Calculated Risk had a nice collection of items yesterday (Saturday, June 12) on mortgage fraud. CR cites an article by Suzanne Kapner at ft.com indicating that the 2009 mortgage fraud report from the FBI is scheduled to be released June 17. In the past the release of the annual report has coincided with a surge in new cases being filed. Thus, this week could see a large number of new mortgage fraud cases.
Although the total number for 2009 is not known, as of June the filings were on a pace to reach 17,000 cases for the year. More than 15,000 cases were taken to court in 2008, covering a total of $1.4 billion in losses to fraud. In 2009, the dollar amount total is expected to be higher, possibly by as much as 30%.
Just who is being arrested in these cases is not entirely clear. According to Calculated Risk:
The FBI usually only arrests people engaged in fraud for profit and not fraud for housing - they typically don't arrest borrowers who misrepresented their income - they arrest mortgage brokers who encouraged people to falsify their income. Although the distinction was blurred during the bubble ...
However, there definitely are some individuals being prosecuted. Sally Kestin writes in the South Florida Sun-Sentinel that squatters are being arrested when they occupy vacant properties and claim ownership under an old English common law concept known as adverse possession. Under this principle, ownership of abandoned property can be assumed if the person agrees to live there and pay taxes. Florida law actually recognizes the adverse possession principal and hundreds of filings have been made to assume ownership under the law.
Where individuals run afoul of the law is when they occupy such properties or collect rents on them. Those acts are felonies if done before the deeds are transferred and people are currently in jail awaiting trial on criminal trespass and/or larceny charges for taking actions of possessions. The Florida law requires a seven year time lapse from filing to deed transfer and some filers are taking actions of possession immediately.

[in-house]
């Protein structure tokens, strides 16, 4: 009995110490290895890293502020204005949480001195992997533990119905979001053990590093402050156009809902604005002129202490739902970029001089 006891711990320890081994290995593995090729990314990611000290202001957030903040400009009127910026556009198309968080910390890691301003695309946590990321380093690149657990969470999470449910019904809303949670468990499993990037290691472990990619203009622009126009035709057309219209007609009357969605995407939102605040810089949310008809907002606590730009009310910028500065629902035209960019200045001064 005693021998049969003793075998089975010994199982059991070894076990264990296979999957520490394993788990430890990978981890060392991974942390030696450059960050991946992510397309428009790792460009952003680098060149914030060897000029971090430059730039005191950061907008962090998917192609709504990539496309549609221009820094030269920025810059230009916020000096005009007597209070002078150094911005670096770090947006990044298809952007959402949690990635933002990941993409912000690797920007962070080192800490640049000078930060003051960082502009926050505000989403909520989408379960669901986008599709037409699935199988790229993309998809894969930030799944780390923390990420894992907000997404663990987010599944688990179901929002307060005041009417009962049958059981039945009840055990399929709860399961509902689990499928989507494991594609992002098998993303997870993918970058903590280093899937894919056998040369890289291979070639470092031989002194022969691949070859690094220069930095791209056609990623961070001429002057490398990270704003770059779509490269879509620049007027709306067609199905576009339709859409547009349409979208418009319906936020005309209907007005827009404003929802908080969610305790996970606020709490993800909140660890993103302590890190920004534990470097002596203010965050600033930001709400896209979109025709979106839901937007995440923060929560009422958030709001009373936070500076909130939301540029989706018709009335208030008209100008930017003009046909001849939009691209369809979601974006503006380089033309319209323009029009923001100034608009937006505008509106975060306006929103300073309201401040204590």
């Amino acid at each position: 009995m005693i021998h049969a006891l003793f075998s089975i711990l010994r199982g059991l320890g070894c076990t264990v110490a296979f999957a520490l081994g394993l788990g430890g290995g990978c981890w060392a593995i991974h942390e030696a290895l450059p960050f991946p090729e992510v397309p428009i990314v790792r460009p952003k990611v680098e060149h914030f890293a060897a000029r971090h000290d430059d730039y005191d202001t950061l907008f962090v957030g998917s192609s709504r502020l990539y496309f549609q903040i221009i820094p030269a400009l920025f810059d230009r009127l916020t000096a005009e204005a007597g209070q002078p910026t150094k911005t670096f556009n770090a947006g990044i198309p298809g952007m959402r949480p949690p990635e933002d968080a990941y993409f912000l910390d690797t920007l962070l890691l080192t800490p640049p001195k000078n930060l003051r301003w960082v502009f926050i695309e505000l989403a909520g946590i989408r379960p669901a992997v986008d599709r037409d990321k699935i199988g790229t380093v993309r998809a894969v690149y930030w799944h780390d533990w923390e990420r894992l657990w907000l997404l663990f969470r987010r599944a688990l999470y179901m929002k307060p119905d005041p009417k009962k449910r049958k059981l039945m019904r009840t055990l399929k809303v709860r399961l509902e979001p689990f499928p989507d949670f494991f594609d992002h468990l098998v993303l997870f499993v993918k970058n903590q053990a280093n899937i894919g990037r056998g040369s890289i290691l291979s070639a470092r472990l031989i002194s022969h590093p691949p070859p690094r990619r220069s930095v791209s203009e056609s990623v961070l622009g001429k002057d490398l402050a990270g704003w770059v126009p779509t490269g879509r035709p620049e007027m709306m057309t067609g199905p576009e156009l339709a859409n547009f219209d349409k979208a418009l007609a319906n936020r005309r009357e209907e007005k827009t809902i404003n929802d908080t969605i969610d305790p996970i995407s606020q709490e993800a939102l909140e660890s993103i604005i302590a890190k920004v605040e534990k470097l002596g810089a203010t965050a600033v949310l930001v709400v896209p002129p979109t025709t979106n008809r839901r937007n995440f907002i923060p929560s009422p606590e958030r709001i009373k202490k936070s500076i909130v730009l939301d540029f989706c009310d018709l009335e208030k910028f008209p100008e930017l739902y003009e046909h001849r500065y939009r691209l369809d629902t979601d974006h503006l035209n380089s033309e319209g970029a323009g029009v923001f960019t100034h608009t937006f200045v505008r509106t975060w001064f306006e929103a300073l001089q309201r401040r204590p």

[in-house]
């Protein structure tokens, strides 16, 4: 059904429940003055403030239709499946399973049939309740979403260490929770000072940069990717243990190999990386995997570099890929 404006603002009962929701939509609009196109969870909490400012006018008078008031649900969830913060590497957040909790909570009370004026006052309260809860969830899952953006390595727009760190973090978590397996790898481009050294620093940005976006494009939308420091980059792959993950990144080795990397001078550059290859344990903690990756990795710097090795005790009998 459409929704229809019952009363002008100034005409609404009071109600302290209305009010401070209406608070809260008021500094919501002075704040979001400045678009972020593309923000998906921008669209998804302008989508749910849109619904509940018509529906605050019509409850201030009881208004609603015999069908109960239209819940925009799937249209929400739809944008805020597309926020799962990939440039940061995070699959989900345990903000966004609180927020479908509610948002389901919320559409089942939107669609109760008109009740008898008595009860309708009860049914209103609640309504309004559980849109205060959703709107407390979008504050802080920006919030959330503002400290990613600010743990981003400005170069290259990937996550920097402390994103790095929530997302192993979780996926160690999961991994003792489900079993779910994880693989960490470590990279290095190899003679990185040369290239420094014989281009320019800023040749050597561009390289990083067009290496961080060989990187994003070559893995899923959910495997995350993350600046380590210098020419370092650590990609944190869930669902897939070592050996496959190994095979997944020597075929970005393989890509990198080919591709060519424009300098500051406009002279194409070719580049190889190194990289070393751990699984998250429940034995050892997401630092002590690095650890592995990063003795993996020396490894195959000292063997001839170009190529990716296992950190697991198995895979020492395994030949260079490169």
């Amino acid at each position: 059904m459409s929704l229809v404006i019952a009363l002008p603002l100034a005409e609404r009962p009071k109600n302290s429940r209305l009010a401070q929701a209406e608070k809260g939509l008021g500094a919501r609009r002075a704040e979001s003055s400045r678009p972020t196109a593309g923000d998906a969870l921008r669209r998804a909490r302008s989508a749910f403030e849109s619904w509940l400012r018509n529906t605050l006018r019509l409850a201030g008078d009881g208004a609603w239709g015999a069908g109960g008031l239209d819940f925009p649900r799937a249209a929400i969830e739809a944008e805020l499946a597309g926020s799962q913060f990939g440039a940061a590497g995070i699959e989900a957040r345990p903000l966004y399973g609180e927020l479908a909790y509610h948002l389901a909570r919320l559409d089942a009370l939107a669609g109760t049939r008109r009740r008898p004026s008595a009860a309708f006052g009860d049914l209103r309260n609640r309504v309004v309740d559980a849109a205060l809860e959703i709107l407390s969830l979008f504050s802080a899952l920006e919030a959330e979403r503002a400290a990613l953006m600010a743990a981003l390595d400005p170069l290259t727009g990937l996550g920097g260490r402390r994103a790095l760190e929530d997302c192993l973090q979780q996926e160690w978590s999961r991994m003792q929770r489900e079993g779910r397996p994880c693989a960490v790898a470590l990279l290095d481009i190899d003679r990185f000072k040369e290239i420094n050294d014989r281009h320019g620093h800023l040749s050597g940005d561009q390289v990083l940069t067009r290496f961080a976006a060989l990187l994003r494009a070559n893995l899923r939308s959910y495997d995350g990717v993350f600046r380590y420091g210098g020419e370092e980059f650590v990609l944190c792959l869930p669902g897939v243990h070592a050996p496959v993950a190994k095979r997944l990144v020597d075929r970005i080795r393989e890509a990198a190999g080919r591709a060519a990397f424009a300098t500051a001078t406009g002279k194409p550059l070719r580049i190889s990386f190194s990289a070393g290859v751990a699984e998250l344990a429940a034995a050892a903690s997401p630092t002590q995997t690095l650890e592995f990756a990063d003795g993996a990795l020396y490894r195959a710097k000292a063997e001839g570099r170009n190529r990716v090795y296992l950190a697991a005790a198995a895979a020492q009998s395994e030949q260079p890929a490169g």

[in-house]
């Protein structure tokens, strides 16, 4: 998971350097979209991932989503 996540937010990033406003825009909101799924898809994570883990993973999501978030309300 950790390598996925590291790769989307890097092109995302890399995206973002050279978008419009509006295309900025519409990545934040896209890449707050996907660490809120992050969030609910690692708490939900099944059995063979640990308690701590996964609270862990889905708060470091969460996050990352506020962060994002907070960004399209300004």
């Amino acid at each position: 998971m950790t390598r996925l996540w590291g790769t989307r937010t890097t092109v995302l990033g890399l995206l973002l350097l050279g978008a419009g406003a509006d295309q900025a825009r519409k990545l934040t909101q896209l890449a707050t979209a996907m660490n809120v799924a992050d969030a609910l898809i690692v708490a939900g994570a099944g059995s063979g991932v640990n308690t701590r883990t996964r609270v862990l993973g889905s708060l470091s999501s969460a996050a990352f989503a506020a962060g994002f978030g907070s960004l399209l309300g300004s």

Thursday, Sen. Harry Reid proposed extending the closing date deadline to Sept. 30 for the federal home purchase tax credit for those who signed contracts by April 30. Currently the tax credit can not be claimed unless the closing occurs by June 30. James R. Hagerty, writing in the Wall Street Journal, says this is an open invitation for fraud. Some of the examples he cites of fraud that may occur or may already have been planned include:
- Buyers signing contracts after April 30 insisting on closings by June 30 could be planning on backdating their contracts to claim the tax credit.
- Pending sales contracts for April have continued to rise into June. This is highly suspicious behavior. Normally pending sales contracts for a month decline in the next one to two months as deals fall through.
Hagerty says that extending the deadline for closing past June 30 is simply a fraud enabler, giving more time to engage in backdating and other subterfuge.
Disclosure: No positions